Bin Laden’s Last Days: Caught Between Feuding Wives

In 2001, Khairiah Sabar escaped from Afghanistan and resided in Iran. Unexpectedly, doubts arose among bin Laden’s spouses when the oldest one, Khairiah Sabar, appeared in Pakistan. As per Brigadier Shaukat Qadir’s investigation, which involved discussions with the spouses and other individuals residing in the residence.

The residents of the house and Abdul Fattah quickly developed a disagreement with the newcomer. Bin Laden occupied a room with his youngest and most beloved spouse, Amal Ahmed Abdul Fatah, directly beneath the room where Sabar emerged at the Abbottabad residence in either February or March 2011, only a few months prior to the U.S. Navy SEALs raid and his subsequent relocation to a room on the second floor. It is believed that Sabar is approximately seven years older than bin Laden.

Sabar inquired about the reason for her visit to Abbottabad after a considerable amount of time. This information was relayed by Brigadier Qadir, who had been granted access to the transcripts of Abdul Fatah’s interrogation carried out by Pakistan’s intelligence agency. The individual who posed the question was Khalid bin Laden, the son of the al Qaeda leader, and he was residing in the compound with his third wife.

Khalid reportedly told Sabar, “I have one final duty to perform for my husband.”

Sabar, a feisty woman who officials described as even frightening Pakistani intelligence officials, was also interrogated. She had previously been under house arrest in Iran before being released in 2010.

“She is extremely assertive to the point where she almost becomes intimidating,” one official informed Qadir.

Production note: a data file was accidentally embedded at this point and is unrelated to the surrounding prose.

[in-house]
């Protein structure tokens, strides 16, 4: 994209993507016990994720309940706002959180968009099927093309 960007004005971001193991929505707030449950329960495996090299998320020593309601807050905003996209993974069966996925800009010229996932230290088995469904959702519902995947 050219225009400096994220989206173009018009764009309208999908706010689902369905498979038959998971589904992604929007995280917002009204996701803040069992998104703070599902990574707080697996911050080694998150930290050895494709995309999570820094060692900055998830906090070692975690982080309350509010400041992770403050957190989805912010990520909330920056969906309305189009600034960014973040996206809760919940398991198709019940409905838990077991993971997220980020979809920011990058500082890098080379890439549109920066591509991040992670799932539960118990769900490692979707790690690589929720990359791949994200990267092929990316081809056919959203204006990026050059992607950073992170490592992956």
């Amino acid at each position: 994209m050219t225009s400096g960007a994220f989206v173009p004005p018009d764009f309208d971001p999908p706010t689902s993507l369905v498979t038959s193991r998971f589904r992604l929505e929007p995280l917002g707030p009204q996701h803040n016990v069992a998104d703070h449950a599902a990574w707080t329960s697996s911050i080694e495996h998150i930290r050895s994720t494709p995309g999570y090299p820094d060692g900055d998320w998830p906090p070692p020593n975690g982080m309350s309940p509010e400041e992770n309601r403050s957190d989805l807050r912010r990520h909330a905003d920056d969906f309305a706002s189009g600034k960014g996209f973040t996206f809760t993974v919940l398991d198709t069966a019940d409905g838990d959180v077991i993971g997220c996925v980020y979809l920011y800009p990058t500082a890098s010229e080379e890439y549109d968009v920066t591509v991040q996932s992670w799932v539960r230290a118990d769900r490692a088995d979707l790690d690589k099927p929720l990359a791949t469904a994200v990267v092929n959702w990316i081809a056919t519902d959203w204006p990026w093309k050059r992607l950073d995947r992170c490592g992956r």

According to Pakistani tribal leaders, Fatah Abdul, the youngest wife of bin Laden, had kept her protection set up close to her since the attacks on 9/11.

Khalid bin Laden, together with his father, perished during the operation. In the aftermath of bin Laden’s demise, ABC News was informed by U.S. Authorities that she purportedly hurriedly approached the SEALs without any weapons, aiming to shield her spouse, all while the U.S. Navy SEALs launched an assault on the Abbottabad complex. The 29-year-old steadfastly stayed by bin Laden’s presence.

After the compound, which was shared by Osama bin Laden with his three wives, eight children, and five grandchildren, was demolished last month, Pakistani intelligence analysts expressed concerns that the building could become a shrine for supporters of al-Qaeda.

Before the September 11 attacks, Bin Laden ended his marriage with his first wife, but subsequently entered into matrimony with at least four women. On Thursday, the Interior Minister of Pakistan declared that the three wives were being accused of unlawfully entering the country, without mentioning the commencement of the trial or the potential consequences they might face.

The Pakistani “Abbottabad Commission,” which is currently completing its report, has investigated the circumstances under which bin Laden managed to reside undetected in the compound between 2005 and 2011.

This report was contributed by The Associated Press.